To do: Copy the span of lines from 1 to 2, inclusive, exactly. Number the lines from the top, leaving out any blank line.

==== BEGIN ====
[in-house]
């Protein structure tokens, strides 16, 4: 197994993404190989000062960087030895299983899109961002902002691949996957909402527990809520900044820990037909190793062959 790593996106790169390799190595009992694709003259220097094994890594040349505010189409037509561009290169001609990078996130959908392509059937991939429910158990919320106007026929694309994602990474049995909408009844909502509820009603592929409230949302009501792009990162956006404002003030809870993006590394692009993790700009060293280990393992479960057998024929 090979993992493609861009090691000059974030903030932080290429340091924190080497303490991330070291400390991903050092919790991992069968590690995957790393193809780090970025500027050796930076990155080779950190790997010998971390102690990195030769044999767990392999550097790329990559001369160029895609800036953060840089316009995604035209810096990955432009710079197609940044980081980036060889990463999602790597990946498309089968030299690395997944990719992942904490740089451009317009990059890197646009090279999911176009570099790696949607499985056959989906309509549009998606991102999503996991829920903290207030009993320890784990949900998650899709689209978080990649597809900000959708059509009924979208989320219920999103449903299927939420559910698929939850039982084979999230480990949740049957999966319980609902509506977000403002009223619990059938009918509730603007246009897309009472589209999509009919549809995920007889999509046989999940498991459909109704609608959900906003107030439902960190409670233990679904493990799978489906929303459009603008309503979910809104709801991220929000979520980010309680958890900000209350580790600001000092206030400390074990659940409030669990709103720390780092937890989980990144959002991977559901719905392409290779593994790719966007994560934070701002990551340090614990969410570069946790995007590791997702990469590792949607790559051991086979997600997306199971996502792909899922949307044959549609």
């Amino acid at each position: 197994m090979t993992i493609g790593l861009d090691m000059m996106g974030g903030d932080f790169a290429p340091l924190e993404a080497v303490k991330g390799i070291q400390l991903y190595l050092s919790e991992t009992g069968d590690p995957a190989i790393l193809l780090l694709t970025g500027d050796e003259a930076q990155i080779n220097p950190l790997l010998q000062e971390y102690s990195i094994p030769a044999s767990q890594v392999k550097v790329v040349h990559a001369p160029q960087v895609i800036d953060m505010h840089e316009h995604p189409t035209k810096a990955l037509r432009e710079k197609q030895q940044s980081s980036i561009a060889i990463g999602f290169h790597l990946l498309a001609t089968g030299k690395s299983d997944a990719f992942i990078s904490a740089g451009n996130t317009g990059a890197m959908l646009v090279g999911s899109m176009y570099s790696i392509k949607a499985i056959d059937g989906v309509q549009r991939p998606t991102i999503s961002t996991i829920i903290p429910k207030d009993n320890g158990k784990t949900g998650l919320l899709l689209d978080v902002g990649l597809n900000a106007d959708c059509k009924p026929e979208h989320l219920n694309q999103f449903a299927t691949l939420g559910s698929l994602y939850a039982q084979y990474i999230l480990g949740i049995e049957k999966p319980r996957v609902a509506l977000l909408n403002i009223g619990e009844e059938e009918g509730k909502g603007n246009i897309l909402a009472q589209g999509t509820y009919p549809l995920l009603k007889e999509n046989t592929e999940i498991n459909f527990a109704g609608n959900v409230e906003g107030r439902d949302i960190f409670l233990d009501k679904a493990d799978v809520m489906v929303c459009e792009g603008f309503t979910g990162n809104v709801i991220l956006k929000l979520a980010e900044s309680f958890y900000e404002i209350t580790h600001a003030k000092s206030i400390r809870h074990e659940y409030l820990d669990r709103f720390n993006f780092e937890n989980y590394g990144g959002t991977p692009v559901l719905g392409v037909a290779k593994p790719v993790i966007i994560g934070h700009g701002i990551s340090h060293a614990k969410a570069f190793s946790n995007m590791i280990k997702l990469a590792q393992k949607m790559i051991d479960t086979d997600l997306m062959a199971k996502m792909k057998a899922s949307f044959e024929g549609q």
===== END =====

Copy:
[in-house]
């Protein structure tokens, strides 16, 4: 197994993404190989000062960087030895299983899109961002902002691949996957909402527990809520900044820990037909190793062959 790593996106790169390799190595009992694709003259220097094994890594040349505010189409037509561009290169001609990078996130959908392509059937991939429910158990919320106007026929694309994602990474049995909408009844909502509820009603592929409230949302009501792009990162956006404002003030809870993006590394692009993790700009060293280990393992479960057998024929 090979993992493609861009090691000059974030903030932080290429340091924190080497303490991330070291400390991903050092919790991992069968590690995957790393193809780090970025500027050796930076990155080779950190790997010998971390102690990195030769044999767990392999550097790329990559001369160029895609800036953060840089316009995604035209810096990955432009710079197609940044980081980036060889990463999602790597990946498309089968030299690395997944990719992942904490740089451009317009990059890197646009090279999911176009570099790696949607499985056959989906309509549009998606991102999503996991829920903290207030009993320890784990949900998650899709689209978080990649597809900000959708059509009924979208989320219920999103449903299927939420559910698929939850039982084979999230480990949740049957999966319980609902509506977000403002009223619990059938009918509730603007246009897309009472589209999509009919549809995920007889999509046989999940498991459909109704609608959900906003107030439902960190409670233990679904493990799978489906929303459009603008309503979910809104709801991220929000979520980010309680958890900000209350580790600001000092206030400390074990659940409030669990709103720390780092937890989980990144959002991977559901719905392409290779593994790719966007994560934070701002990551340090614990969410570069946790995007590791997702990469590792949607790559051991086979997600997306199971996502792909899922949307044959549609």